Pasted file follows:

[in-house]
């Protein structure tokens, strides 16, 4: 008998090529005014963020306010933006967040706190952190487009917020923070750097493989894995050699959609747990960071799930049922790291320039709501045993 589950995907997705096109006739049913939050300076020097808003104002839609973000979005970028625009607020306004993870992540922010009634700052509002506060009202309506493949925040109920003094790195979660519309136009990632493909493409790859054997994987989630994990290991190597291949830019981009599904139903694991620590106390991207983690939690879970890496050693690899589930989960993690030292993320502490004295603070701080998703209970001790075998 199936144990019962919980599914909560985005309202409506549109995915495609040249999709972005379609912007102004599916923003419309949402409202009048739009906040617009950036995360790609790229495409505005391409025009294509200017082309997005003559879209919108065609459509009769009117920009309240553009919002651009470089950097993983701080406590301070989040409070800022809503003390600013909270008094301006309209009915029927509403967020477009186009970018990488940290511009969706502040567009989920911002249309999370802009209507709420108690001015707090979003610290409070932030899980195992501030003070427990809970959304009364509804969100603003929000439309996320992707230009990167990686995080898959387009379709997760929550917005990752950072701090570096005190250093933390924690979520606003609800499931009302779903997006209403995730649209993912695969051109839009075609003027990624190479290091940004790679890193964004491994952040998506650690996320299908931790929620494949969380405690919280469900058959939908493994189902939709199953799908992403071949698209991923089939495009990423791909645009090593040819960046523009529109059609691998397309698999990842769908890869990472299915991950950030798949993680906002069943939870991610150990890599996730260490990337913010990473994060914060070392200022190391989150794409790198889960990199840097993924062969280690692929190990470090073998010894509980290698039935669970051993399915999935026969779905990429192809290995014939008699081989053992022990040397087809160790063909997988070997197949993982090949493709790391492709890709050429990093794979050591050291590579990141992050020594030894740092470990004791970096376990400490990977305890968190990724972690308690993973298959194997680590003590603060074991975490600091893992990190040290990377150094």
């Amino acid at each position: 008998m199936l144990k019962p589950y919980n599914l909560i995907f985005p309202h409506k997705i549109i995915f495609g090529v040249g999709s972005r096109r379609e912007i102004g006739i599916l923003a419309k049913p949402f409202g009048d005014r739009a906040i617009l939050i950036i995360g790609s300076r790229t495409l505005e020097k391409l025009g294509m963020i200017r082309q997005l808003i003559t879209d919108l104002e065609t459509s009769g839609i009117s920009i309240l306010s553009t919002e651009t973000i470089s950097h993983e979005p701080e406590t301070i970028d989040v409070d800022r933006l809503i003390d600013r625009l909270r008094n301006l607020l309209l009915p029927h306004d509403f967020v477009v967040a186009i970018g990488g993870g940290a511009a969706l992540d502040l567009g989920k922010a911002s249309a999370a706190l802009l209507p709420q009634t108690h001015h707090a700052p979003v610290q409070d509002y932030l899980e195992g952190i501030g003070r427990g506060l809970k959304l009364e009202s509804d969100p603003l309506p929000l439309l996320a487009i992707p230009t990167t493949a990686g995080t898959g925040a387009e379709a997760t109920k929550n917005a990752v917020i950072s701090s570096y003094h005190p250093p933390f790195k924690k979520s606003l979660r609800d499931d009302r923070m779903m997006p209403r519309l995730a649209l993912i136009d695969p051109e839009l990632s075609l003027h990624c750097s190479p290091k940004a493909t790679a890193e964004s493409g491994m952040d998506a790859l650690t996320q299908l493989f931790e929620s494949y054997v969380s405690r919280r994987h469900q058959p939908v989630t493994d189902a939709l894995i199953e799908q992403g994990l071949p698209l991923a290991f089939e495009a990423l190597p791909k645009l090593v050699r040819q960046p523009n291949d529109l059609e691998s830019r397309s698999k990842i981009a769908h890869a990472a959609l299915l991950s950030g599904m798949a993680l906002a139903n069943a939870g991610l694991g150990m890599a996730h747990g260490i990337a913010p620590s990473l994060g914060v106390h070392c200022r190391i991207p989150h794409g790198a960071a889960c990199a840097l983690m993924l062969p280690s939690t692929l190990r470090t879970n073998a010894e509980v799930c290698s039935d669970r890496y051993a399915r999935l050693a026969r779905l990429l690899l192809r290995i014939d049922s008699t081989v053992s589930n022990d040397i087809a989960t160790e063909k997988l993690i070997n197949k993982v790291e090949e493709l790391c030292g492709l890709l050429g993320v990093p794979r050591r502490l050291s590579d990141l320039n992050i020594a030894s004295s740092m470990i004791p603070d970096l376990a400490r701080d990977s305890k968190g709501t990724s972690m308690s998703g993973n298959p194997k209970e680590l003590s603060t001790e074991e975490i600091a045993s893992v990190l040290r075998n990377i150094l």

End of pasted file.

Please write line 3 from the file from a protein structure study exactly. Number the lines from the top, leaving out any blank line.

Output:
């Amino acid at each position: 008998m199936l144990k019962p589950y919980n599914l909560i995907f985005p309202h409506k997705i549109i995915f495609g090529v040249g999709s972005r096109r379609e912007i102004g006739i599916l923003a419309k049913p949402f409202g009048d005014r739009a906040i617009l939050i950036i995360g790609s300076r790229t495409l505005e020097k391409l025009g294509m963020i200017r082309q997005l808003i003559t879209d919108l104002e065609t459509s009769g839609i009117s920009i309240l306010s553009t919002e651009t973000i470089s950097h993983e979005p701080e406590t301070i970028d989040v409070d800022r933006l809503i003390d600013r625009l909270r008094n301006l607020l309209l009915p029927h306004d509403f967020v477009v967040a186009i970018g990488g993870g940290a511009a969706l992540d502040l567009g989920k922010a911002s249309a999370a706190l802009l209507p709420q009634t108690h001015h707090a700052p979003v610290q409070d509002y932030l899980e195992g952190i501030g003070r427990g506060l809970k959304l009364e009202s509804d969100p603003l309506p929000l439309l996320a487009i992707p230009t990167t493949a990686g995080t898959g925040a387009e379709a997760t109920k929550n917005a990752v917020i950072s701090s570096y003094h005190p250093p933390f790195k924690k979520s606003l979660r609800d499931d009302r923070m779903m997006p209403r519309l995730a649209l993912i136009d695969p051109e839009l990632s075609l003027h990624c750097s190479p290091k940004a493909t790679a890193e964004s493409g491994m952040d998506a790859l650690t996320q299908l493989f931790e929620s494949y054997v969380s405690r919280r994987h469900q058959p939908v989630t493994d189902a939709l894995i199953e799908q992403g994990l071949p698209l991923a290991f089939e495009a990423l190597p791909k645009l090593v050699r040819q960046p523009n291949d529109l059609e691998s830019r397309s698999k990842i981009a769908h890869a990472a959609l299915l991950s950030g599904m798949a993680l906002a139903n069943a939870g991610l694991g150990m890599a996730h747990g260490i990337a913010p620590s990473l994060g914060v106390h070392c200022r190391i991207p989150h794409g790198a960071a889960c990199a840097l983690m993924l062969p280690s939690t692929l190990r470090t879970n073998a010894e509980v799930c290698s039935d669970r890496y051993a399915r999935l050693a026969r779905l990429l690899l192809r290995i014939d049922s008699t081989v053992s589930n022990d040397i087809a989960t160790e063909k997988l993690i070997n197949k993982v790291e090949e493709l790391c030292g492709l890709l050429g993320v990093p794979r050591r502490l050291s590579d990141l320039n992050i020594a030894s004295s740092m470990i004791p603070d970096l376990a400490r701080d990977s305890k968190g709501t990724s972690m308690s998703g993973n298959p194997k209970e680590l003590s603060t001790e074991e975490i600091a045993s893992v990190l040290r075998n990377i150094l």